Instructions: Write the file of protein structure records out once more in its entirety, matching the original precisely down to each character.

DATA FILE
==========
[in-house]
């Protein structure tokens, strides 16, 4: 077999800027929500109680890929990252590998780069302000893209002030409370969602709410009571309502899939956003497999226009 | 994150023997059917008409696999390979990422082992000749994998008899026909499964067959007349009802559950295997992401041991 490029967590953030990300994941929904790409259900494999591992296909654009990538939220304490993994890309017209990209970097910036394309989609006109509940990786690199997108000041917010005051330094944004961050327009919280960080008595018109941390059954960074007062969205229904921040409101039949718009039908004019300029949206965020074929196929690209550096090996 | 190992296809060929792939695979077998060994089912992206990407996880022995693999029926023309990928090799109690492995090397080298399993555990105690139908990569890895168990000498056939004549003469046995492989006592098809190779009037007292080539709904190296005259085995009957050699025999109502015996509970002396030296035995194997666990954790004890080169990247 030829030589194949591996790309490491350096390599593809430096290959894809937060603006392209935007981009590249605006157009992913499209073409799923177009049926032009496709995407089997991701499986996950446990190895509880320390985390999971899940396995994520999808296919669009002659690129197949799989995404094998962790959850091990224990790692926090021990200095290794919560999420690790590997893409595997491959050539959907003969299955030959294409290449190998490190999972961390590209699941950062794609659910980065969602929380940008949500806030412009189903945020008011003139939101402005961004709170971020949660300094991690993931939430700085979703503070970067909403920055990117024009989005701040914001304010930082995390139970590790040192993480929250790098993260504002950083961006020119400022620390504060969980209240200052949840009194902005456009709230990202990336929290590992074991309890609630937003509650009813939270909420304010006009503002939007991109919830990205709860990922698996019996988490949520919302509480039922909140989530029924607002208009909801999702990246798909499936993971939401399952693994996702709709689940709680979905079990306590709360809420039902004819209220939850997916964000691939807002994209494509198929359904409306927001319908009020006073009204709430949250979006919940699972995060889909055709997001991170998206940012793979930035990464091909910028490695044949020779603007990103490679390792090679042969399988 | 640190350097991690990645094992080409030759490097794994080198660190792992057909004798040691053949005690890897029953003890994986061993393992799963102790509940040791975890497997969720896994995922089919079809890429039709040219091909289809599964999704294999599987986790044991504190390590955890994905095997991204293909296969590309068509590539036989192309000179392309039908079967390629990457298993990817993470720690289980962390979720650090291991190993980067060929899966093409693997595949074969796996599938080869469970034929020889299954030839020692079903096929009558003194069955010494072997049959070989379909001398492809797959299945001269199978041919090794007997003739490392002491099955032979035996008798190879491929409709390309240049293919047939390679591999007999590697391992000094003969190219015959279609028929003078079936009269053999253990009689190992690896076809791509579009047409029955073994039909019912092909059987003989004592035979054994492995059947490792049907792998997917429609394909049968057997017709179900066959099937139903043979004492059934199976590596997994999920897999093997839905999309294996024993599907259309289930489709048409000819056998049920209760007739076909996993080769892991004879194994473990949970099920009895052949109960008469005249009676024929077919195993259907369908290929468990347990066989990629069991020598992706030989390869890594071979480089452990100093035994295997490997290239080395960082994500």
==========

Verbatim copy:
[in-house]
């Protein structure tokens, strides 16, 4: 077999800027929500109680890929990252590998780069302000893209002030409370969602709410009571309502899939956003497999226009 | 994150023997059917008409696999390979990422082992000749994998008899026909499964067959007349009802559950295997992401041991 490029967590953030990300994941929904790409259900494999591992296909654009990538939220304490993994890309017209990209970097910036394309989609006109509940990786690199997108000041917010005051330094944004961050327009919280960080008595018109941390059954960074007062969205229904921040409101039949718009039908004019300029949206965020074929196929690209550096090996 | 190992296809060929792939695979077998060994089912992206990407996880022995693999029926023309990928090799109690492995090397080298399993555990105690139908990569890895168990000498056939004549003469046995492989006592098809190779009037007292080539709904190296005259085995009957050699025999109502015996509970002396030296035995194997666990954790004890080169990247 030829030589194949591996790309490491350096390599593809430096290959894809937060603006392209935007981009590249605006157009992913499209073409799923177009049926032009496709995407089997991701499986996950446990190895509880320390985390999971899940396995994520999808296919669009002659690129197949799989995404094998962790959850091990224990790692926090021990200095290794919560999420690790590997893409595997491959050539959907003969299955030959294409290449190998490190999972961390590209699941950062794609659910980065969602929380940008949500806030412009189903945020008011003139939101402005961004709170971020949660300094991690993931939430700085979703503070970067909403920055990117024009989005701040914001304010930082995390139970590790040192993480929250790098993260504002950083961006020119400022620390504060969980209240200052949840009194902005456009709230990202990336929290590992074991309890609630937003509650009813939270909420304010006009503002939007991109919830990205709860990922698996019996988490949520919302509480039922909140989530029924607002208009909801999702990246798909499936993971939401399952693994996702709709689940709680979905079990306590709360809420039902004819209220939850997916964000691939807002994209494509198929359904409306927001319908009020006073009204709430949250979006919940699972995060889909055709997001991170998206940012793979930035990464091909910028490695044949020779603007990103490679390792090679042969399988 | 640190350097991690990645094992080409030759490097794994080198660190792992057909004798040691053949005690890897029953003890994986061993393992799963102790509940040791975890497997969720896994995922089919079809890429039709040219091909289809599964999704294999599987986790044991504190390590955890994905095997991204293909296969590309068509590539036989192309000179392309039908079967390629990457298993990817993470720690289980962390979720650090291991190993980067060929899966093409693997595949074969796996599938080869469970034929020889299954030839020692079903096929009558003194069955010494072997049959070989379909001398492809797959299945001269199978041919090794007997003739490392002491099955032979035996008798190879491929409709390309240049293919047939390679591999007999590697391992000094003969190219015959279609028929003078079936009269053999253990009689190992690896076809791509579009047409029955073994039909019912092909059987003989004592035979054994492995059947490792049907792998997917429609394909049968057997017709179900066959099937139903043979004492059934199976590596997994999920897999093997839905999309294996024993599907259309289930489709048409000819056998049920209760007739076909996993080769892991004879194994473990949970099920009895052949109960008469005249009676024929077919195993259907369908290929468990347990066989990629069991020598992706030989390869890594071979480089452990100093035994295997490997290239080395960082994500």